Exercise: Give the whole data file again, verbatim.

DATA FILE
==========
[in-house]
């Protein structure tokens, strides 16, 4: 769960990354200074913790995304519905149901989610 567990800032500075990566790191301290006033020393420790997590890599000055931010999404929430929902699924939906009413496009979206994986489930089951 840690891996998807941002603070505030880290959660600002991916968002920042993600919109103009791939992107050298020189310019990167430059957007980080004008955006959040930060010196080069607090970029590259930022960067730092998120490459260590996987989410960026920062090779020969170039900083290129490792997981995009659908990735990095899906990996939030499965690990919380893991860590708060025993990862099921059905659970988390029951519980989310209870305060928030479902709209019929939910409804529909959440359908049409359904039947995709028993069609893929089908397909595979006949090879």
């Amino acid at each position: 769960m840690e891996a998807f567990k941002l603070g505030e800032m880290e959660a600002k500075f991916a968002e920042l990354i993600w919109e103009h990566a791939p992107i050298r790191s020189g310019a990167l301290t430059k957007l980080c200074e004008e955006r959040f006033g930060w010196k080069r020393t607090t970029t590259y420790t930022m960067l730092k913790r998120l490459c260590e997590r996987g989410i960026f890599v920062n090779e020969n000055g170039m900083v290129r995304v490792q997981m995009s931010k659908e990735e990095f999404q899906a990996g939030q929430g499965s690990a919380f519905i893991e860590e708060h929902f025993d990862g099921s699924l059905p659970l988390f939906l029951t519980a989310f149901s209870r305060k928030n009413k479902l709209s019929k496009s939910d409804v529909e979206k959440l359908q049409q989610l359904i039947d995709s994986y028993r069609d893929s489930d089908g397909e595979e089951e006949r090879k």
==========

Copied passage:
[in-house]
């Protein structure tokens, strides 16, 4: 769960990354200074913790995304519905149901989610 567990800032500075990566790191301290006033020393420790997590890599000055931010999404929430929902699924939906009413496009979206994986489930089951 840690891996998807941002603070505030880290959660600002991916968002920042993600919109103009791939992107050298020189310019990167430059957007980080004008955006959040930060010196080069607090970029590259930022960067730092998120490459260590996987989410960026920062090779020969170039900083290129490792997981995009659908990735990095899906990996939030499965690990919380893991860590708060025993990862099921059905659970988390029951519980989310209870305060928030479902709209019929939910409804529909959440359908049409359904039947995709028993069609893929089908397909595979006949090879």
């Amino acid at each position: 769960m840690e891996a998807f567990k941002l603070g505030e800032m880290e959660a600002k500075f991916a968002e920042l990354i993600w919109e103009h990566a791939p992107i050298r790191s020189g310019a990167l301290t430059k957007l980080c200074e004008e955006r959040f006033g930060w010196k080069r020393t607090t970029t590259y420790t930022m960067l730092k913790r998120l490459c260590e997590r996987g989410i960026f890599v920062n090779e020969n000055g170039m900083v290129r995304v490792q997981m995009s931010k659908e990735e990095f999404q899906a990996g939030q929430g499965s690990a919380f519905i893991e860590e708060h929902f025993d990862g099921s699924l059905p659970l988390f939906l029951t519980a989310f149901s209870r305060k928030n009413k479902l709209s019929k496009s939910d409804v529909e979206k959440l359908q049409q989610l359904i039947d995709s994986y028993r069609d893929s489930d089908g397909e595979e089951e006949r090879k």